@György-Farkas It's no immediate problem, but something not entirely clean either.
The environment here means the u-boot environment variables (configuration of the bootloader and the linux boot process), which are stored in a flash partition
u-boot-env of their own:
root@xyz:~# cat /proc/mtd
dev: size erasesize name
mtd0: 00030000 00010000 "u-boot"
mtd1: 00010000 00010000 "u-boot-env"
mtd2: 00010000 00010000 "factory"
mtd3: 00fb0000 00010000 "firmware"
mtd4: 001393d6 00010000 "kernel"
mtd5: 00e76c2a 00010000 "rootfs"
mtd6: 00a00000 00010000 "rootfs_data"
There is a utility called
fw_printenv which is supposed to display the environment, and
fw_setenv to change these variables. These tools need
/etc/fw_env.config to be present. For some strange reason, this file sometimes does not exist on a fresh Omega2. You can create one manually with
echo "/dev/mtd1 0x0 0x1000 0x10000" >/etc/fw_env.config
fw_printenv works, but shows the same CRC error message you see in dmesg, because the data it tries to access is not valid.
However, when you start your Omega into u-boot command line (connect console, hold button and then switch on power and quickly press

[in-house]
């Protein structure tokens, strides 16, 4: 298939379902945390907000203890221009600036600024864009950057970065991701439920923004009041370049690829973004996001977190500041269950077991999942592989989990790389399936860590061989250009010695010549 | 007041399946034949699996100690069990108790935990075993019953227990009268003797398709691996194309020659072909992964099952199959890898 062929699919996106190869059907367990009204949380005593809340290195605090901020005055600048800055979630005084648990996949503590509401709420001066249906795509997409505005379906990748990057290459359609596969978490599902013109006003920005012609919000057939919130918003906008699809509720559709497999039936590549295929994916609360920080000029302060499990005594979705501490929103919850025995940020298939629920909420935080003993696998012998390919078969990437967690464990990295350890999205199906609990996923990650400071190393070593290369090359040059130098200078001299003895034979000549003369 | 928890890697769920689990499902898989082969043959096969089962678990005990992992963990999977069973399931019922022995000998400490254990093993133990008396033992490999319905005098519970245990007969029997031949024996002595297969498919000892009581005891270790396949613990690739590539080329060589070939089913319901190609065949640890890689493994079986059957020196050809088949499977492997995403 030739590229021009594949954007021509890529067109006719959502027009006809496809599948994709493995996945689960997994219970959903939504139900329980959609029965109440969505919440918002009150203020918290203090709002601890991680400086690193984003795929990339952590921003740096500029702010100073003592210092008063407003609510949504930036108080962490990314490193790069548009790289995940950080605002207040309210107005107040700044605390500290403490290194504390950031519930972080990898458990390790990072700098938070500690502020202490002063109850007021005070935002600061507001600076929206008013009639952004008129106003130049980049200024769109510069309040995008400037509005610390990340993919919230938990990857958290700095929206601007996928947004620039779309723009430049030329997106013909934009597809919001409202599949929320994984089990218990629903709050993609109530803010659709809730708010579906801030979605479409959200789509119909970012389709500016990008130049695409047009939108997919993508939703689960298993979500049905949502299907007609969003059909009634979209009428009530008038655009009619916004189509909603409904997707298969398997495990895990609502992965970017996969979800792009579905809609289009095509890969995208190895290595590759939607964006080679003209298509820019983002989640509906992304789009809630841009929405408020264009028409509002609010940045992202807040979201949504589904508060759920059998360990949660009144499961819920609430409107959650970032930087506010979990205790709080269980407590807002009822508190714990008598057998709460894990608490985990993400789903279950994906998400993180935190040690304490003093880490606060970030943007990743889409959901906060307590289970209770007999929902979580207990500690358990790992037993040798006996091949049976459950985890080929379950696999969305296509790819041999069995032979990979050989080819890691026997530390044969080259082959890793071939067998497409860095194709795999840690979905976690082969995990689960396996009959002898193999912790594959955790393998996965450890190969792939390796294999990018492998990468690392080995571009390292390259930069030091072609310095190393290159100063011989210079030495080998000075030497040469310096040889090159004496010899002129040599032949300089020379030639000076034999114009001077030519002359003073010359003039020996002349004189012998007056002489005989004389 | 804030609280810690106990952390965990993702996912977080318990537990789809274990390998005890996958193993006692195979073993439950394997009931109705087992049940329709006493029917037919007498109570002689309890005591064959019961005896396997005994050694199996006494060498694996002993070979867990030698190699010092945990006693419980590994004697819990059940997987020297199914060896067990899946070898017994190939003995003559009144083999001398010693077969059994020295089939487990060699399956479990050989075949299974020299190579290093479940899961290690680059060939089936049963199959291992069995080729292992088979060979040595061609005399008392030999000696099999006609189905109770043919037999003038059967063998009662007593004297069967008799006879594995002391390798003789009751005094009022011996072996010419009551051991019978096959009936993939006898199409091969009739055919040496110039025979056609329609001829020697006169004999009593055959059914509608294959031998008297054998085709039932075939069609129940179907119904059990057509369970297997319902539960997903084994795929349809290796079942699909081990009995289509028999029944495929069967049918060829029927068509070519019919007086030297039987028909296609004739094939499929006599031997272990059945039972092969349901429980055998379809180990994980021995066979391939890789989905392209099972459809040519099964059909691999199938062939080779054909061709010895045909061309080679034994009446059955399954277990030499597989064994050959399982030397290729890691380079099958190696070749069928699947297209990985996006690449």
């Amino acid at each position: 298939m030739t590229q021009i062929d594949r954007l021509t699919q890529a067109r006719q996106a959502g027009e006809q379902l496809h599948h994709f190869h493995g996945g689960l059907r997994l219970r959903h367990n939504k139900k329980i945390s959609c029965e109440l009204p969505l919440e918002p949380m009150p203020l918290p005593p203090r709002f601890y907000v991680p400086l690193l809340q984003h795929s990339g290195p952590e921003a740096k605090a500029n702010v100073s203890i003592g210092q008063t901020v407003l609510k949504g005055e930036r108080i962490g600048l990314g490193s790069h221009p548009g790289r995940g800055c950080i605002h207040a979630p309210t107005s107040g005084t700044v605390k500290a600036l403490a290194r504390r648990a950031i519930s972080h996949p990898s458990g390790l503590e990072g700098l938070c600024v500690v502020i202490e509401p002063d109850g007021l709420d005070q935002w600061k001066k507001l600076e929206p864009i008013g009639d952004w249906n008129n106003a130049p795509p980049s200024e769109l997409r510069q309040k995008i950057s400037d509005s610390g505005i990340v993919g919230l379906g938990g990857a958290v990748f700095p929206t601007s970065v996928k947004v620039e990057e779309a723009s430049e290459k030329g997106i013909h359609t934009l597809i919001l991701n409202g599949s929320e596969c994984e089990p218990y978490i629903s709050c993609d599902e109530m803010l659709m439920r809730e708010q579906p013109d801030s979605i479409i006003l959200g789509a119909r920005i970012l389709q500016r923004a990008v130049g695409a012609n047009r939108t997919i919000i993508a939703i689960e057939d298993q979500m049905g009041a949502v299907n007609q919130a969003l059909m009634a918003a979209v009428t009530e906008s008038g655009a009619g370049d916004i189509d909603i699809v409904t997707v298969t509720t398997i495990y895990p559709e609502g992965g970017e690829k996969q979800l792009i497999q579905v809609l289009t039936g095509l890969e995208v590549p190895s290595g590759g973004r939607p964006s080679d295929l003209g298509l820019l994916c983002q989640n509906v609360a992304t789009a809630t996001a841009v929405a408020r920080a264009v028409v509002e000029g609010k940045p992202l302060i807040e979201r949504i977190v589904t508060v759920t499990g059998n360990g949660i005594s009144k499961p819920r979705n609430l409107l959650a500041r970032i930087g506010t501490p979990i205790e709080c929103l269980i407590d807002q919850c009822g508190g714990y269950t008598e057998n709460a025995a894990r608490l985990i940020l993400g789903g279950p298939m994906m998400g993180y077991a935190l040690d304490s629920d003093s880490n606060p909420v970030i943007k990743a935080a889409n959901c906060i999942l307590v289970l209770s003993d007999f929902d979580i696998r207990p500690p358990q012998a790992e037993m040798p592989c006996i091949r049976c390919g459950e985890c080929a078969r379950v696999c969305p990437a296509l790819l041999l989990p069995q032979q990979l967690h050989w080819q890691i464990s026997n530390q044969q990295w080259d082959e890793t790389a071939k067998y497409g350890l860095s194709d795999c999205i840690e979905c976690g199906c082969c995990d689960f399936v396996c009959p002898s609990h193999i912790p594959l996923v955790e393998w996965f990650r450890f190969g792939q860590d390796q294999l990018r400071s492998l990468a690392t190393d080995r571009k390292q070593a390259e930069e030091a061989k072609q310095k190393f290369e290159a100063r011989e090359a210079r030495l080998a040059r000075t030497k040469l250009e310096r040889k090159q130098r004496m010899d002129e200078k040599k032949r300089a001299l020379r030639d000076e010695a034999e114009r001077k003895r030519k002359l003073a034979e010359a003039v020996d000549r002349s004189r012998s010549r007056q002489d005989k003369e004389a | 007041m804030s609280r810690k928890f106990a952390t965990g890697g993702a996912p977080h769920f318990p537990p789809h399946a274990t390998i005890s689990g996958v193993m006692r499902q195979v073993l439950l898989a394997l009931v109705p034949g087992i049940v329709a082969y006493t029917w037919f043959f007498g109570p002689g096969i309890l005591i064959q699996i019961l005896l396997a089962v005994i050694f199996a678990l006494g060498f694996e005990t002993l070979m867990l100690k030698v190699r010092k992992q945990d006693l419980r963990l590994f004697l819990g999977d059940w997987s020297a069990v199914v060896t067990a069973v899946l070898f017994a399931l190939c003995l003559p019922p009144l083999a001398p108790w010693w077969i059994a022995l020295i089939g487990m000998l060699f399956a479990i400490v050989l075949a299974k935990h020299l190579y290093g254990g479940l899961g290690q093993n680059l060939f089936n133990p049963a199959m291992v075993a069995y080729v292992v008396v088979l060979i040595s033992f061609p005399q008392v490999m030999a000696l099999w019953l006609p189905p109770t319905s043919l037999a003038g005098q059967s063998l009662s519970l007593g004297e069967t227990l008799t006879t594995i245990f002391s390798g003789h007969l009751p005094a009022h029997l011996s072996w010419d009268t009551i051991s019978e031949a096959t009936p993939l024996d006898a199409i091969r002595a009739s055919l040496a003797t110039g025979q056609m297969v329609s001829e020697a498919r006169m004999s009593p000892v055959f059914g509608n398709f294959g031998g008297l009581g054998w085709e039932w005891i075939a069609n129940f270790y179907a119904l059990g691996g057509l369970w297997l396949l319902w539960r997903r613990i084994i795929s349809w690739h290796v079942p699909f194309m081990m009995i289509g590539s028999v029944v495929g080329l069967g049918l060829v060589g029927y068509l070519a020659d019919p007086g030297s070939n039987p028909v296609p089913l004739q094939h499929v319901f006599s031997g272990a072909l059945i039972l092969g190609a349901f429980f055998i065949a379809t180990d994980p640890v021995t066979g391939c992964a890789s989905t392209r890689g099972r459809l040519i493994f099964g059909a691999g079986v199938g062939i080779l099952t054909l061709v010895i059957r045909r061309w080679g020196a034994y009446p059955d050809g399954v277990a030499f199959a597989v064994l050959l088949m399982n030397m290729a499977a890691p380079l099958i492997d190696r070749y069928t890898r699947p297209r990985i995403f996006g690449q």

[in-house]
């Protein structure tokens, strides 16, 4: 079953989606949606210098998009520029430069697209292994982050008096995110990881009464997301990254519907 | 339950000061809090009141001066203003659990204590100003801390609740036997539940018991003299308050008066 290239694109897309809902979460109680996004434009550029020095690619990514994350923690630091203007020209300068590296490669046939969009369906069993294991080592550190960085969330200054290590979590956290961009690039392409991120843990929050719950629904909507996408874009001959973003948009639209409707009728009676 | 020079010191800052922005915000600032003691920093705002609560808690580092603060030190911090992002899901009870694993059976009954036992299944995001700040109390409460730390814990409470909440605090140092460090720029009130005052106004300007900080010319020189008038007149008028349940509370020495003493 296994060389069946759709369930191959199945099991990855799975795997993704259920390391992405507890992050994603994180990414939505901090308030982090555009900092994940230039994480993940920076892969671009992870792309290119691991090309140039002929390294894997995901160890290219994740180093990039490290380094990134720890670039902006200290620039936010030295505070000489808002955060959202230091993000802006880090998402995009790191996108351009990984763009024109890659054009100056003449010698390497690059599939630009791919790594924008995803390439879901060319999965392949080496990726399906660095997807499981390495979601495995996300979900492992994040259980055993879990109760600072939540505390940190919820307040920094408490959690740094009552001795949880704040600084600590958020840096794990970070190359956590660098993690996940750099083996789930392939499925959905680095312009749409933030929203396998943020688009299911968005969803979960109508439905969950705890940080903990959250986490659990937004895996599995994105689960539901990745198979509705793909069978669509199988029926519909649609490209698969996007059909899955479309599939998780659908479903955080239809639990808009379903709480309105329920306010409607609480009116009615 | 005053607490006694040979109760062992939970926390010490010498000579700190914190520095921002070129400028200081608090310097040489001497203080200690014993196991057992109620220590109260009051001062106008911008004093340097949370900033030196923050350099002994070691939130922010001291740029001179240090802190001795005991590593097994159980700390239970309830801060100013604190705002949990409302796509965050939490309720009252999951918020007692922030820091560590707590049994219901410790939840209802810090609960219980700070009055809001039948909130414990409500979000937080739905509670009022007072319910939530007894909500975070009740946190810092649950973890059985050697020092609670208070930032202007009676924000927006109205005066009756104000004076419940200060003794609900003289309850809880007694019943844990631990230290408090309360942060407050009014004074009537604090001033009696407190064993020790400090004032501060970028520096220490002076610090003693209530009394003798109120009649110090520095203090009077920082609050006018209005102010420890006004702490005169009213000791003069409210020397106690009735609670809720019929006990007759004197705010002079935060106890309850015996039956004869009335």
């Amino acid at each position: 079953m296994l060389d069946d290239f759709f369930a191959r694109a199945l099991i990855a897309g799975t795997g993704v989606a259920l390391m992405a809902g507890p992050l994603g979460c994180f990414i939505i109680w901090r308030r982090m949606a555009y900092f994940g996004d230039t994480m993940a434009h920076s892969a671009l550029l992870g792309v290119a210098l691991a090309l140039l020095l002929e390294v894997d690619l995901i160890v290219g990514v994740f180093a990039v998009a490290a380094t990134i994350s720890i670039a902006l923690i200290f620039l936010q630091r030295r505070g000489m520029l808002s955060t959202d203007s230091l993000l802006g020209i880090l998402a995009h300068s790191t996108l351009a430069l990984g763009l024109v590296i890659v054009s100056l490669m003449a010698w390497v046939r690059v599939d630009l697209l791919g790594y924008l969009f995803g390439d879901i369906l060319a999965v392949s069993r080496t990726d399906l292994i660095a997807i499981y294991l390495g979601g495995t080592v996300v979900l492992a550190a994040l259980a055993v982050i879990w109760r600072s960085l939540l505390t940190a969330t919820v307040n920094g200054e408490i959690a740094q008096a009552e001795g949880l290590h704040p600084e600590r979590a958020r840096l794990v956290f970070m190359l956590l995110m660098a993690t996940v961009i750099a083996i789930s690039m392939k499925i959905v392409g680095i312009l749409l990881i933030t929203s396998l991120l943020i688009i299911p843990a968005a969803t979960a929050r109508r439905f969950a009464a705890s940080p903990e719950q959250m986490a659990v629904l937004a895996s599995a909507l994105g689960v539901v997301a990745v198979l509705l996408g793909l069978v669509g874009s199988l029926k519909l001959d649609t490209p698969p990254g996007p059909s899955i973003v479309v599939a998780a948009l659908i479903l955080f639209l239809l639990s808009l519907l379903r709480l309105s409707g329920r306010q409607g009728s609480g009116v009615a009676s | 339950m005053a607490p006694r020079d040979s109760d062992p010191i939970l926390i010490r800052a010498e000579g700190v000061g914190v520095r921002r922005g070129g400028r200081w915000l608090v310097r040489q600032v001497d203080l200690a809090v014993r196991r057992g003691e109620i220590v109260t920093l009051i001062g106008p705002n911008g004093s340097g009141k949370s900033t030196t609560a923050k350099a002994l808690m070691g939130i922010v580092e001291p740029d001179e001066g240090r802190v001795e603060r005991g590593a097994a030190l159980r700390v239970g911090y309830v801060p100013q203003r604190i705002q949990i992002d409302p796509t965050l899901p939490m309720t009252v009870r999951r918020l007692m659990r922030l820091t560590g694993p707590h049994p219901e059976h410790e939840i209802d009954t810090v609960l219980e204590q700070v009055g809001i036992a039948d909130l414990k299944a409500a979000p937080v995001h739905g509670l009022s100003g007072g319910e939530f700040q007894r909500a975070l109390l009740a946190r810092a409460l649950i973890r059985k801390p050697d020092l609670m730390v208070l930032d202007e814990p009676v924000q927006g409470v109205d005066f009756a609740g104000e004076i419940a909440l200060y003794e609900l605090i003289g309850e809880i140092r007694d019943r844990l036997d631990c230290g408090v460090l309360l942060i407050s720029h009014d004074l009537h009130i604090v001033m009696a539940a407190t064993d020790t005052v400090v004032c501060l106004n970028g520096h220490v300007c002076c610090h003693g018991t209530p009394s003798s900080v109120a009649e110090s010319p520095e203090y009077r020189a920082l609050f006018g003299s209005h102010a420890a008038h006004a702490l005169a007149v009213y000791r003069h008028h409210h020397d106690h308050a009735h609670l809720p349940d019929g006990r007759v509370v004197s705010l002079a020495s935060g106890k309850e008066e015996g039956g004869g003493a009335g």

1), you can see what really is in the uboot environment:
U-Boot 1.1.3 (Oct 18 2016 - 17:30:55)
Omega2 # printenv
From here, the uboot-env is writable, like:
setenv myvarname myvalue
When you now boot the Omega again normally, and then use
fw_printenv, there's no CRC error any more, and you see the same info as from the uboot command line.
Conclusion: something is wrong in the way the u-boot env is initialized on the Omega2, such that no correct CRC value is written.
To track down this entirely, we'll have to wait until Onion also publishes their modified u-boot - soon, I hope, now that they finally published their LEDE tree)!